This past Monday, a major development occurred in regulating Daily Fantasy Sports (DFS). When Virginia Gov. Terry McAuliffe signed a bill creating the “Fantasy Sports Act,” his state became the first in the US to enact a law regulating the industry
With this bill, there are several provisions that DFS operators must follow. First, operators must register with the Department of Agriculture and Consumer Services. Once they do this, they must pay a $50,000 fee to register in the state.
“When Virginia Gov. Terry McAuliffe signed a bill creating the “Fantasy Sports Act,” his state became the first in the US to enact a law regulating the industry .”
The DACS also has the right to investigate any possible violations of the act, and has full discretion to enforce it. DFS platforms are also mandated to prevent employees and their immediate relatives from playing in contests; to ensure security of data at the sites; and to segregate player funds from operational funds, among other consumer protections. Lastly, the minimum age to play DFS will also be set at 18, and an annual audit of all registered operators is required.
The biggest victory for DFS operators though, is the fact that this bill does not explicitly bar interstate play. There are concerns though that this bill will still not fully regulate DFS. Furthermore, there is concern that it could authorize other forms of sports betting outside of DFS.
“Playing fantasy sports is a skill-based hobby people should be allowed to enjoy.”
Although in more ways than not it is a victory for the continuation of the DFS industry, there is one other major concern- the $50,000 licensing fee. $50,000 is the equivalent of a bag of pennies for the DFS juggernauts like DraftKings, FanDuel, and even Yahoo. But this large fee may scare of smaller operators from joining a regulated market.
Furthermore, this fee could potentially create unfair competition between the larger and smaller operators. With this fee, it will be a struggle for the smaller operators that do not have the financial backing and resources of the juggernauts.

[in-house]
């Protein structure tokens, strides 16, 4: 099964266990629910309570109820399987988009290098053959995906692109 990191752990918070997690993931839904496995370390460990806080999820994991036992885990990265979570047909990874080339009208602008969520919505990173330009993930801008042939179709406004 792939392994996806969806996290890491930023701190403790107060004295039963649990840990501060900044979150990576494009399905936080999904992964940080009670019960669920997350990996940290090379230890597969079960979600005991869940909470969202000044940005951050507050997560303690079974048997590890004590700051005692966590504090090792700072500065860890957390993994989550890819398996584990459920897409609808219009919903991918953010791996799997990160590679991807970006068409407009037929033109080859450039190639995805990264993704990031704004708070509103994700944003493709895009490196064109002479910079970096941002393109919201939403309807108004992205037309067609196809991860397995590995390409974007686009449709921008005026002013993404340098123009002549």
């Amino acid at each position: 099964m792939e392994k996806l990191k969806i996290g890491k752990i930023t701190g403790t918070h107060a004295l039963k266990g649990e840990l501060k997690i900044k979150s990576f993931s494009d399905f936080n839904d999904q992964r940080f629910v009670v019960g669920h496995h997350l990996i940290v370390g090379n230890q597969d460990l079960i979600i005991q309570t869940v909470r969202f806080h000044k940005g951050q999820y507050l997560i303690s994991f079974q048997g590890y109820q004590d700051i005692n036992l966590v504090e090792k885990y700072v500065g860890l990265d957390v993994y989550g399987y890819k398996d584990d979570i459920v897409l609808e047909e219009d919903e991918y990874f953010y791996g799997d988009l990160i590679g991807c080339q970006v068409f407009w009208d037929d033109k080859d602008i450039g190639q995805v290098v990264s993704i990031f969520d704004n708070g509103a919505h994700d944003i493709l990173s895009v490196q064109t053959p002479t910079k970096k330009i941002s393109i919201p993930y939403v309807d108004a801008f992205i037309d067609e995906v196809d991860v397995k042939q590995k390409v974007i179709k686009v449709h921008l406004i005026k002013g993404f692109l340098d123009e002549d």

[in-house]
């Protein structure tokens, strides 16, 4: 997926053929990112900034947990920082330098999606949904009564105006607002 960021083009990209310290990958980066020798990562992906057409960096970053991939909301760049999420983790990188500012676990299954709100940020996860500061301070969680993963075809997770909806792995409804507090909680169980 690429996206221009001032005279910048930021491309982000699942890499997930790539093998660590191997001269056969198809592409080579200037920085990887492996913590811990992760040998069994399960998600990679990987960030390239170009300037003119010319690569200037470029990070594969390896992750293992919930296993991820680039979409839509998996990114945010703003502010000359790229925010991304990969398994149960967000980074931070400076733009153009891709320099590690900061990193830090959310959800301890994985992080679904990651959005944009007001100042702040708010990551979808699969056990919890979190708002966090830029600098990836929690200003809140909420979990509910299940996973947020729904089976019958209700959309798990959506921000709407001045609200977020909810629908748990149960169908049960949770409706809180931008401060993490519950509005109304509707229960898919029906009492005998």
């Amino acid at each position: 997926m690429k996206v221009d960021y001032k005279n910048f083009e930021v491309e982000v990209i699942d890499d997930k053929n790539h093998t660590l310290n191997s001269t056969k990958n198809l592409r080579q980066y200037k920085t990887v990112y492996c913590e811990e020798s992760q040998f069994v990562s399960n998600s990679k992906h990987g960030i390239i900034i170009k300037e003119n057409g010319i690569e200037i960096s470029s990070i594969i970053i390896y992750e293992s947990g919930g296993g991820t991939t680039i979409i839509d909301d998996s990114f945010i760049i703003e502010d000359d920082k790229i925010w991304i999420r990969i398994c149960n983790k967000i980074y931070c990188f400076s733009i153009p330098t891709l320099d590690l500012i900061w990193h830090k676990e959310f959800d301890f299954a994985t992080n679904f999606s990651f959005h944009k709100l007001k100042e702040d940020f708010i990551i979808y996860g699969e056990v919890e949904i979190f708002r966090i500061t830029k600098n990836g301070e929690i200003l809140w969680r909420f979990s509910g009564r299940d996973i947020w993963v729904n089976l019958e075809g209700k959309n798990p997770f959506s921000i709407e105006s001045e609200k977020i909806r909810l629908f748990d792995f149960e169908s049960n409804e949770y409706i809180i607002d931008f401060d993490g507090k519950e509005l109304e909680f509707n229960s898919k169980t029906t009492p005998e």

It will still be a process though for this bill to be fully implemented. The mechanics of actually licensing and regulating the industry will indeed take time. Until a formal process is put in place by the Department of Agriculture and Consumer Services for operators to register for a license, DFS operators could still theoretically operate. Once a form is physically created and the state begins to recieve applications, the following provision takes affect:
“Any operator applying for registration or renewal of a registration may operate during the application period unless the Department has reasonable cause to believe that such operator is or may be in violation of the provisions of this chapter and the Department requires such operator to suspend the operation of any fantasy contest until registration or renewal of registration is issued.”
Once this provision kicks in, operators not applying for a license would have to cease accepting Virginia users. The state by law will have to issue a license within 60 days of receipt of an application. If during this 60 day period a license is not issued, the state will have to provide a specific explanation as to why.
Despite the possible controversies and pitfalls of this bill, this is groundbreaking for DFS. Most importantly, this is one step further in proving that DFS is a game of skill- not gambling.
“This is an important day for the future of fantasy sports,” the bill’s sponsor, Senator Ryan McDougle said via a press release through FanDuel. “Virginia is leading the way in establishing strong consumer protections while sending a clear message that, with the proper oversight, playing fantasy sports is a skill-based hobby people should be allowed to enjoy.”